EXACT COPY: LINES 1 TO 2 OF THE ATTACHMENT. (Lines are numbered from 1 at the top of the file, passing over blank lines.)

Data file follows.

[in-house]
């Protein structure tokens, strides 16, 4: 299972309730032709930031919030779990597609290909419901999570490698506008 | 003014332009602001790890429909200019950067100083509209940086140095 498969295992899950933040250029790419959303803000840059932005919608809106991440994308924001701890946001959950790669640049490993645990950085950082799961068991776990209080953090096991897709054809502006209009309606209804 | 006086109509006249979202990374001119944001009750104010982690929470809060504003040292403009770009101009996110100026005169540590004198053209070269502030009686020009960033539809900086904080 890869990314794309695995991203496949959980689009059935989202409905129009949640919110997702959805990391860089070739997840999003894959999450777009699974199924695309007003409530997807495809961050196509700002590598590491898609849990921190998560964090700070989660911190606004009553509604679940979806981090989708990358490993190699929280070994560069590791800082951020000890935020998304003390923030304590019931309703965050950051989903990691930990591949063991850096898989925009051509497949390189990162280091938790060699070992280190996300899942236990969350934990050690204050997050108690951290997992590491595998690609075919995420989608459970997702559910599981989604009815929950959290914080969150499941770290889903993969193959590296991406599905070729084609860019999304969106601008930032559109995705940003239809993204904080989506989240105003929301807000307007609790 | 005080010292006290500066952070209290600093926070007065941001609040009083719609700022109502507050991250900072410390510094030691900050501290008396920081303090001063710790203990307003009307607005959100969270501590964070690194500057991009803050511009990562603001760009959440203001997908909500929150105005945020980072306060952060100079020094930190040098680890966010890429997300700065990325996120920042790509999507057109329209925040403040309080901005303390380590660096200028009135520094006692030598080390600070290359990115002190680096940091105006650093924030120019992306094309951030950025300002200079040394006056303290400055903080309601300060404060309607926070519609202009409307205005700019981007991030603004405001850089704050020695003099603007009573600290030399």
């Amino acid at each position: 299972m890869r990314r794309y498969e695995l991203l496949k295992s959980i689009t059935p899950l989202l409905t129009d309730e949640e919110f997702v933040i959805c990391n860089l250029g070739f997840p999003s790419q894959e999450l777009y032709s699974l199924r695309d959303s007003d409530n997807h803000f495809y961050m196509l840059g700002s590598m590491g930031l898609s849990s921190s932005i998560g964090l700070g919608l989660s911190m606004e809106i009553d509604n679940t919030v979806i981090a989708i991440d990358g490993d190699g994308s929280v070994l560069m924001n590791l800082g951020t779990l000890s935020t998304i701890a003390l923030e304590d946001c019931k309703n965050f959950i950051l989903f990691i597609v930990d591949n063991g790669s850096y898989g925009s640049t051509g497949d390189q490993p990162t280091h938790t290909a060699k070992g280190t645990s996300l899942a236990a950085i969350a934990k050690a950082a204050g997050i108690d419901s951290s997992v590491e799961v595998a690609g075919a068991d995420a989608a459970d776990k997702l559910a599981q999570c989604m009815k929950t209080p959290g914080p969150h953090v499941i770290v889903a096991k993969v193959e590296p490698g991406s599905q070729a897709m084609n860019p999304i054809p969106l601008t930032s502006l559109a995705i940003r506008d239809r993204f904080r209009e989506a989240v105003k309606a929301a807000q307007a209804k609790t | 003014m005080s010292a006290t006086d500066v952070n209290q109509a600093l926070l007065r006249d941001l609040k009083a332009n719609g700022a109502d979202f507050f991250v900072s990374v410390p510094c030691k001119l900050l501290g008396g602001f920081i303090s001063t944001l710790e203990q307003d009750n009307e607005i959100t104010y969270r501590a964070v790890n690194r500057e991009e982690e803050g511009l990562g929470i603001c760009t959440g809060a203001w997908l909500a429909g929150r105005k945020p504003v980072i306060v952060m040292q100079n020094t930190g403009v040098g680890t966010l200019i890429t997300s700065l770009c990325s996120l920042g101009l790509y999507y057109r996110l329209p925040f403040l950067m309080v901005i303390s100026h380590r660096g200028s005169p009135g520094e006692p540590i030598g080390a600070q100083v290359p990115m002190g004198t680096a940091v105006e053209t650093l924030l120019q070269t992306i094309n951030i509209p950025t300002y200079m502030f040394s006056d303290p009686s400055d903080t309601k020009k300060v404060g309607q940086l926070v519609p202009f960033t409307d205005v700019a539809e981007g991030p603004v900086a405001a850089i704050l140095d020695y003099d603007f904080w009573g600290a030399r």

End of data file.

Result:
[in-house]
């Protein structure tokens, strides 16, 4: 299972309730032709930031919030779990597609290909419901999570490698506008 | 003014332009602001790890429909200019950067100083509209940086140095 498969295992899950933040250029790419959303803000840059932005919608809106991440994308924001701890946001959950790669640049490993645990950085950082799961068991776990209080953090096991897709054809502006209009309606209804 | 006086109509006249979202990374001119944001009750104010982690929470809060504003040292403009770009101009996110100026005169540590004198053209070269502030009686020009960033539809900086904080 890869990314794309695995991203496949959980689009059935989202409905129009949640919110997702959805990391860089070739997840999003894959999450777009699974199924695309007003409530997807495809961050196509700002590598590491898609849990921190998560964090700070989660911190606004009553509604679940979806981090989708990358490993190699929280070994560069590791800082951020000890935020998304003390923030304590019931309703965050950051989903990691930990591949063991850096898989925009051509497949390189990162280091938790060699070992280190996300899942236990969350934990050690204050997050108690951290997992590491595998690609075919995420989608459970997702559910599981989604009815929950959290914080969150499941770290889903993969193959590296991406599905070729084609860019999304969106601008930032559109995705940003239809993204904080989506989240105003929301807000307007609790 | 005080010292006290500066952070209290600093926070007065941001609040009083719609700022109502507050991250900072410390510094030691900050501290008396920081303090001063710790203990307003009307607005959100969270501590964070690194500057991009803050511009990562603001760009959440203001997908909500929150105005945020980072306060952060100079020094930190040098680890966010890429997300700065990325996120920042790509999507057109329209925040403040309080901005303390380590660096200028009135520094006692030598080390600070290359990115002190680096940091105006650093924030120019992306094309951030950025300002200079040394006056303290400055903080309601300060404060309607926070519609202009409307205005700019981007991030603004405001850089704050020695003099603007009573600290030399």